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Minimum Viable Product Examples in the World of Software

minimum viable product examples

A minimum viable product (MVP) can take many forms and applies to the full product lifecycle, not just the startup phase. By studying the MVP examples below, you will learn how MVP principles help software companies make faster decisions and reach milestones sooner.

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What is a minimum viable product?

The concept of the minimum viable product was cemented into startup culture by the work of Steve Blank (author of The Four Steps to the Epiphany) and Eric Ries (The Lean Startup), and this 2013 article by Blank gives the history of how these ideas developed.

What is it? An MVP is often described as an early version of a product, with just enough features to be usable by early customers who can then provide feedback on the product.

The purpose of an MVP, however, is to gain feedback, as this early presentation by Ries explains, and with this in mind, it’s useful to expand the MVP definition to include any strategy used to get rapid feedback from customers.

Types of MVP in software

Once we understand the purpose of a minimum viable product (getting feedback), then it’s natural to consider a new question: How can we gain feedback in the quickest and cheapest way possible?

A software prototype is the most well-known type of MVP. A prototype can take many forms, from an interactive user interface to a hand-drawn paper mockup that includes flow charts and other descriptive elements. The idea that even a piece of paper can be an MVP opens our thinking to other types of MVPs used for their low cost and ability to get us fast feedback. 

  • The Mechanical Turk: This is a kind of prototype where a customer can use the product as advertised, but the service is performed manually behind the scenes as a stand-in for technology that hasn’t been built yet. It’s a good way to test both market demand and the usefulness of the product before committing to building it in full.
  • Landing pages: Even earlier, a landing page can be used to see if there’s any interest in your product and collect feedback about desired features.

Taking this concept a step further, even a conversation can be a type of MVP. A verbal description of a tool with a target customer can help gauge interest, gather ideas, and is hard to beat when it comes to speed and cost effectiveness.

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Minimum viable product examples in software

  • Uber. The original 2009 UberCab app was only available in San Francisco and limited to iPhones or SMS. This test proved to the founders that there was a market for the service, and the data they collected helped them to scale to other cities.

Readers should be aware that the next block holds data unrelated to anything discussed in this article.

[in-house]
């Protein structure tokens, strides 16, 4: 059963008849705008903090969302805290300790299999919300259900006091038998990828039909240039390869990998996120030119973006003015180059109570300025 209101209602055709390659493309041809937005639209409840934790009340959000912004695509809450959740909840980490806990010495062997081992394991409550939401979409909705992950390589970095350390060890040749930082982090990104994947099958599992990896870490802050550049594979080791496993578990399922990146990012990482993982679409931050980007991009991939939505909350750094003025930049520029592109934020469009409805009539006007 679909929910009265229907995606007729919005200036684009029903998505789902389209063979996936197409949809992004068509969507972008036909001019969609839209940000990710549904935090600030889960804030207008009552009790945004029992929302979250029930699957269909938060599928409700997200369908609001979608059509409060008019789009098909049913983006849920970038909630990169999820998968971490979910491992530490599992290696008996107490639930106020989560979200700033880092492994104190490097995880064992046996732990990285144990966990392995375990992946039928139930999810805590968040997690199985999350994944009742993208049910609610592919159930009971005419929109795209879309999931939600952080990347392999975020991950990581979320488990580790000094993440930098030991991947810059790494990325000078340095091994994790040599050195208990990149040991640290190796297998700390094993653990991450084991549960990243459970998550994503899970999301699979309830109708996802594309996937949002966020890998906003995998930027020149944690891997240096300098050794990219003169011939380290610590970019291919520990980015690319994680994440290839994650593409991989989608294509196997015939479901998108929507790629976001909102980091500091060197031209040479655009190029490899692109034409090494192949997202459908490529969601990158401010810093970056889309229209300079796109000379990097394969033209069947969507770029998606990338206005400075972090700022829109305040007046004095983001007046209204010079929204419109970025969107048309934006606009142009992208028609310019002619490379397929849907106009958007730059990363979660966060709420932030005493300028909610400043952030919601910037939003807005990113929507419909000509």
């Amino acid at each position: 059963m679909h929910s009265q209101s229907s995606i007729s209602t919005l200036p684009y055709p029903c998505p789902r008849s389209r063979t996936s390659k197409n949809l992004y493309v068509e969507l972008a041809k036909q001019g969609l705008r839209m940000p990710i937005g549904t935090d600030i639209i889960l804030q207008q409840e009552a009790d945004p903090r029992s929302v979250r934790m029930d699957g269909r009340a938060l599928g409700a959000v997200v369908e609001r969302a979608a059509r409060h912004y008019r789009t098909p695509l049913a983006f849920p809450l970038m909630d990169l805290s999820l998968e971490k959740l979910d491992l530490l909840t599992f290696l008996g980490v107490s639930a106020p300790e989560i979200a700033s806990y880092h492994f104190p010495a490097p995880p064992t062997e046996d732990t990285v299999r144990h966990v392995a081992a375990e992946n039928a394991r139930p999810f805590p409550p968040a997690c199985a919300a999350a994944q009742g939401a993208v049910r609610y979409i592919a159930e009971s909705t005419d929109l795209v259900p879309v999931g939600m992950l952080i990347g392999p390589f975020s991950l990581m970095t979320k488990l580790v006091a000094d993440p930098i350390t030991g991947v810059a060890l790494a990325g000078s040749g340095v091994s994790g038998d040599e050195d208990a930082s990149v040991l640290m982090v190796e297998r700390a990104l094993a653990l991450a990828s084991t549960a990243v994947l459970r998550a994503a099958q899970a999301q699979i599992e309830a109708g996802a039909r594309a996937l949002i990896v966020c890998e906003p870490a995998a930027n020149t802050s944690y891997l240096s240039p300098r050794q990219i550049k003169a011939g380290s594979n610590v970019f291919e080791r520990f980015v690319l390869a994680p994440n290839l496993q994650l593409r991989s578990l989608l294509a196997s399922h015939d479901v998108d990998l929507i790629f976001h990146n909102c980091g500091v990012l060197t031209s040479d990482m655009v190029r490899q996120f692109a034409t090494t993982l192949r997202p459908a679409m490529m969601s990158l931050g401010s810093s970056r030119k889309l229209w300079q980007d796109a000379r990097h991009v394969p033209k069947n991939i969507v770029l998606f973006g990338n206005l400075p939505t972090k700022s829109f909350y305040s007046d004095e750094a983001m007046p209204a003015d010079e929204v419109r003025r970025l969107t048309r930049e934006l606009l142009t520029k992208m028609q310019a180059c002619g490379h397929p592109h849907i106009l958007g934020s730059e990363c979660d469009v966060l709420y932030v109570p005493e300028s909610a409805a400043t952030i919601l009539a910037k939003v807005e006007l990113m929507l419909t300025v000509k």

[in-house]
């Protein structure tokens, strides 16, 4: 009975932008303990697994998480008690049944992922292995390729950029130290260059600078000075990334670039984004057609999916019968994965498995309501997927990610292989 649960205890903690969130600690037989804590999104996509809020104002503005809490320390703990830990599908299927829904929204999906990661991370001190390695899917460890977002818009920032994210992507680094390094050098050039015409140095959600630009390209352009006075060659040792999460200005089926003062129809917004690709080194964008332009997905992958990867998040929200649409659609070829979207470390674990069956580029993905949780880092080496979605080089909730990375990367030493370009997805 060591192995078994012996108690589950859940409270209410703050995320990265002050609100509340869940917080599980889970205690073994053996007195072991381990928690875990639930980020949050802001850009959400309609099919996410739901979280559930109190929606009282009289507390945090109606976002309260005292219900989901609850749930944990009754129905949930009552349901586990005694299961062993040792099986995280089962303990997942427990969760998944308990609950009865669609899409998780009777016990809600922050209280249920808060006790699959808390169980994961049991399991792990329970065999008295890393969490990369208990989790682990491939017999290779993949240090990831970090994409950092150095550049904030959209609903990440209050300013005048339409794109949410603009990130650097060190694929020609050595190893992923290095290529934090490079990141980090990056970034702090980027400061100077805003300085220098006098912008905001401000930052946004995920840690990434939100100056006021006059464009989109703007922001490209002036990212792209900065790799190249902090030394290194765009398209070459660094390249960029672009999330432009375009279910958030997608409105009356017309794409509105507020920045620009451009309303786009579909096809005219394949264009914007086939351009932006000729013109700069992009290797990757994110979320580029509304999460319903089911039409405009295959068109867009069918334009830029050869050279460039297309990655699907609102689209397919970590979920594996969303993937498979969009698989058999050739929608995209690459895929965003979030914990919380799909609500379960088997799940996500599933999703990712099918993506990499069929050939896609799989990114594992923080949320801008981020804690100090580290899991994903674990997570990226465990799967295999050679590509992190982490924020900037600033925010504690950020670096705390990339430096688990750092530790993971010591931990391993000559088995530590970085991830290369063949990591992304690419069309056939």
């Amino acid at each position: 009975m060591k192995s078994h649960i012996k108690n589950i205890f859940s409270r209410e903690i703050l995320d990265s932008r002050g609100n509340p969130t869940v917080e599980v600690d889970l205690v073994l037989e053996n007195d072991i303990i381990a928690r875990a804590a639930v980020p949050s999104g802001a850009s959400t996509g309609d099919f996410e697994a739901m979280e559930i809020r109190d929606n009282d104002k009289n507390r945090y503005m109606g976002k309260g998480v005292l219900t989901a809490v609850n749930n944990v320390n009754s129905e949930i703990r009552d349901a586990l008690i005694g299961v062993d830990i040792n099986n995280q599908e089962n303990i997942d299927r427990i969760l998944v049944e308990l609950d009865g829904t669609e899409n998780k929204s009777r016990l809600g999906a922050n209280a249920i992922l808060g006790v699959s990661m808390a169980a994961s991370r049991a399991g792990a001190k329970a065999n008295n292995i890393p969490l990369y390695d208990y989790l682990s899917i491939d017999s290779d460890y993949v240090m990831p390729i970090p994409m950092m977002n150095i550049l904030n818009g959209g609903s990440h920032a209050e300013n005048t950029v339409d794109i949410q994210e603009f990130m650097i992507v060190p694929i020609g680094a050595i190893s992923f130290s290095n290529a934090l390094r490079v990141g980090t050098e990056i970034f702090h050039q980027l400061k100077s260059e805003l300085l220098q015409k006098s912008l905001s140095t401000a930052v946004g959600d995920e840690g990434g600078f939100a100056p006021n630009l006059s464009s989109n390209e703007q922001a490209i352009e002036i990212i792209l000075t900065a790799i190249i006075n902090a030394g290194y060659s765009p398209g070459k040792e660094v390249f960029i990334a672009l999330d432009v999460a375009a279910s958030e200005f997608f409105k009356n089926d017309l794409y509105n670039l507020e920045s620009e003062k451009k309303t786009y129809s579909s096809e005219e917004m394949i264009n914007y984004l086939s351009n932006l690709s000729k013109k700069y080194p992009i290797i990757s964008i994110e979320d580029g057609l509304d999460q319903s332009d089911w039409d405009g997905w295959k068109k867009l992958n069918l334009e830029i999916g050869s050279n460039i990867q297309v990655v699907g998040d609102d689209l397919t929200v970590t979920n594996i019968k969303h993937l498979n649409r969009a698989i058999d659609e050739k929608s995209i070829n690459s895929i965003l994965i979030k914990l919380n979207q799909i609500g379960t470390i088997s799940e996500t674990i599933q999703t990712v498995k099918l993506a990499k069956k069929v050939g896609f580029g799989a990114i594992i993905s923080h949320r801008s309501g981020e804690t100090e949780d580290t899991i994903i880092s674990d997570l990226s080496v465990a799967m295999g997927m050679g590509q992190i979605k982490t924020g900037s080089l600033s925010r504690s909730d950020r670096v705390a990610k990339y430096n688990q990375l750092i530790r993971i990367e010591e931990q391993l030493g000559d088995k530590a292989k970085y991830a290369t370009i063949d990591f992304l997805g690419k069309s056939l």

• AirBnB. The founders of AirBnB did not jump into building a product in 2008. Their idea of travellers staying in other people’s homes was a new concept, and they wanted  to see if they could rent out a room in their own apartment first. They took their first bookings and gained the confidence to start building.
  • Dropbox. Before Dropbox became a product in 2008, it was a short explainer video. Drew Houston’s proposal was so attractive to viewers that thousands signed up for more information. Building the product was going to be expensive, but they found a way to get validation quickly and cheaply.
  • Zappos. Starting a shoe store means spending money on sufficient inventory right? All those models and sizes? When Nick Swinmurn started shoesite.com (later Zappos) in 1999 he didn’t know if he’d sell a single pair. To test the business, he started with no inventory, and if he sold a pair, he went and bought it at full price at a local retail store. This was an example of a mechanical Turk prototype – Swinmurn started with no store at all behind a simple website, and customers were none the wiser.

The MVP: a part of daily life in a software company

Feedback is a way of reducing risk and increasing confidence. Once you make a commitment to getting feedback quicker, the MVP principles will become a part of your daily life in a software company (not just your first six months). 

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About the author
Juan Pablo González

Working as Foreworth’s Chief Technical Officer, Juan Pablo (JP) manages the company’s technical strategy. With nearly 20 years of experience in software development, he ensures the development process at Foreworth is meeting its keys objectives and technical requirements.

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